Medicine for the Outdoors
Medicine for the Outdoors

Dr. Paul Auerbach is the world's leading outdoor health expert. His blog offers tips on outdoor safety and advice on how to handle wilderness emergencies.

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Recombinant Factor VIIa for Rattlesnake Envenomation

In a recent issue of Wilderness & Environmental Medicine (Volume 20, Number 2, 2009), Anne-Michelle Ruha and Steven Curry have written an article entitled “Recombinant Factor VIIa for Treatment of Gastrointestinal Hemorrhage Following Rattlesnake Envenomation.” This is a “case report,” meaning that this is a description of a particular medical event, rather than a study. To open the piece, the authors observe that North American rattlesnakes possess venom with properties that can cause severe physiological effects, such as low platelet count and on occasion bleeding. In this report, we learn about a 44 year old man who was bitten on the index finger by an unidentified (unknown for this case) species of rattlesnake. The victim developed massive gastrointestinal bleeding that was treated eventually with a product known as recombinant factor VIIa. His initial clinical presentation included an altered level of consciousness, profoundly low blood pressure (shock), sweating, and vomiting of bright red blood.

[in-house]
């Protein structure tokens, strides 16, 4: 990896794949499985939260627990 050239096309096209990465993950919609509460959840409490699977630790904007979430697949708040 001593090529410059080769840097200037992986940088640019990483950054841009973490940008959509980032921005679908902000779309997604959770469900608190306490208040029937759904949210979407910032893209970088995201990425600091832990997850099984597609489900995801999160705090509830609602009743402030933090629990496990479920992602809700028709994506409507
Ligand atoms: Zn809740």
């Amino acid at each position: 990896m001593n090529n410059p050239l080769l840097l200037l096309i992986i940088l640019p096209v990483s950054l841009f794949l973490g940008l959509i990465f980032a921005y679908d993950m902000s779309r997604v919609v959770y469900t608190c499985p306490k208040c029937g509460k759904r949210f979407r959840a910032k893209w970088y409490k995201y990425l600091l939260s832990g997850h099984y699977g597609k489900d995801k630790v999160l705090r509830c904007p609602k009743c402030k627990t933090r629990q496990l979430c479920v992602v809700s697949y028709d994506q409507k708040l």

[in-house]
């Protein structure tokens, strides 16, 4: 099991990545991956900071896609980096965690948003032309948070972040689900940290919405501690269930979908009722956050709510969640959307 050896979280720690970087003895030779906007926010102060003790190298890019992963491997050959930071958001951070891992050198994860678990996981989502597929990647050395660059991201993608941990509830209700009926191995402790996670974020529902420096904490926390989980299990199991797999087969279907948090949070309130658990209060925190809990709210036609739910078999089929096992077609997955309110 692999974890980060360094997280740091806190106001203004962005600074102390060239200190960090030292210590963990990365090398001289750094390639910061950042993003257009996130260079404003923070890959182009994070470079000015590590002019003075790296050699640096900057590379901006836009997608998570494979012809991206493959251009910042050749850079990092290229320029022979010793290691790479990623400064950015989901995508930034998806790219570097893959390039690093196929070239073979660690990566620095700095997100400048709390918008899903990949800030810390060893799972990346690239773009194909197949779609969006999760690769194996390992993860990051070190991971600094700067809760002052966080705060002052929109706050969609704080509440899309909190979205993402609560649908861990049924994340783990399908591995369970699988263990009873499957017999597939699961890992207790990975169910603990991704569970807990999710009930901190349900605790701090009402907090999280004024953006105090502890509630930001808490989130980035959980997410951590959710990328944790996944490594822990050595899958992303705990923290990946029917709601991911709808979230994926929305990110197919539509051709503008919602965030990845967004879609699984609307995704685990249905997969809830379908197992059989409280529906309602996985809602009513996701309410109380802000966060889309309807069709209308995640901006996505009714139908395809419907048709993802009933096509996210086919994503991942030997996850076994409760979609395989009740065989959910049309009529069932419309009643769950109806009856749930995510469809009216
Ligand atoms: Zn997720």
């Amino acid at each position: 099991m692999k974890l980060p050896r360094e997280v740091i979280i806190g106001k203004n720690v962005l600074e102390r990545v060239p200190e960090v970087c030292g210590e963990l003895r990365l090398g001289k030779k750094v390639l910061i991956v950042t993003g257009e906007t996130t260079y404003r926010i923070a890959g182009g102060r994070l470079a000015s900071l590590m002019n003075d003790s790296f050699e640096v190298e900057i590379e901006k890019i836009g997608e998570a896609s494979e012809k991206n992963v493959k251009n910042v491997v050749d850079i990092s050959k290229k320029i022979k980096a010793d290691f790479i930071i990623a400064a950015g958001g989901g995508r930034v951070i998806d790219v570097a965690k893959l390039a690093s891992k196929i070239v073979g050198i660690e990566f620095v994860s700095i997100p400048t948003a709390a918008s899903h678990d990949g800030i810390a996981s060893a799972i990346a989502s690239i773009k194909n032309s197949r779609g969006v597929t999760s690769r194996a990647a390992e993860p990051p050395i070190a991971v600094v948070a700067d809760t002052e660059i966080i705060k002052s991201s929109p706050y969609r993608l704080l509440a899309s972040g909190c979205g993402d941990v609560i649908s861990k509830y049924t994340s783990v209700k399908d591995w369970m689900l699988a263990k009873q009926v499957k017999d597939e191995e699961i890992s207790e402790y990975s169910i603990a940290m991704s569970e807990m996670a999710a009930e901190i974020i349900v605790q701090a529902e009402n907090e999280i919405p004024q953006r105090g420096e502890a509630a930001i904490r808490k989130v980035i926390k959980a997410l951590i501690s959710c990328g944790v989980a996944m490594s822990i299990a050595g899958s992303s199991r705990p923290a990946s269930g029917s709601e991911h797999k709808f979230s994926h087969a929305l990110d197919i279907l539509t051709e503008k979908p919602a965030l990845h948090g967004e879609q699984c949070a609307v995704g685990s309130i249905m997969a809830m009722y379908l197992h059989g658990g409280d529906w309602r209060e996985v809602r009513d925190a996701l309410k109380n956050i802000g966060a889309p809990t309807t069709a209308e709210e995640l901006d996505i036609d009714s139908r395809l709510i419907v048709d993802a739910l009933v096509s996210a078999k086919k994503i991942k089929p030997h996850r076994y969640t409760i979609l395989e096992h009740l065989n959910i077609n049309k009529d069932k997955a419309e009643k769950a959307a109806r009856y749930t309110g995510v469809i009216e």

The victim was treated with standard aggressive therapy for a rattlesnake bite, which included intravenous fluid replacement and administration of blood and antivenom. However, he continued to bleed, so was administered recombinant factor VII, which is a therapy that has only relatively recently become available to physicians. When the victim had his gastrointestinal tract observed by direct endoscopy, he was seen to have a small tear that accounted for the bleeding. Sadly, the patient grew increasingly ill for a variety of reasons, including kidney failure and overwhelming systemic infection, and died on hospital day 5.

The effects of a venomous snakebite can range from a “dry bite,” in which no envenomation is deemed to have occurred, and for which no particular intervention is necessary, to profound physiological derangement, in which the victim may suffer multi-organ system failure. The important new observation in this case report is the use of recombinant factor VII to treat the bleeding. This product is felt to act directly at the site of tissue injury by a variety of beneficial effects, including generation of blood clotting and activation of specific clotting components (such as platelets). This was a very complicated case, with multiple factors that contributed to the outcome. While it is impossible to attribute the cessation of bleeding entirely to the administration of recombinant factor VII, the timing of the bleeding suggests that it may have had a markedly positive effect. This will bear observation in the future as other clinicians undoubtedly gain experience with this product.

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About the Author

Dr. Paul S. Auerbach is the world’s leading authority on wilderness medicine.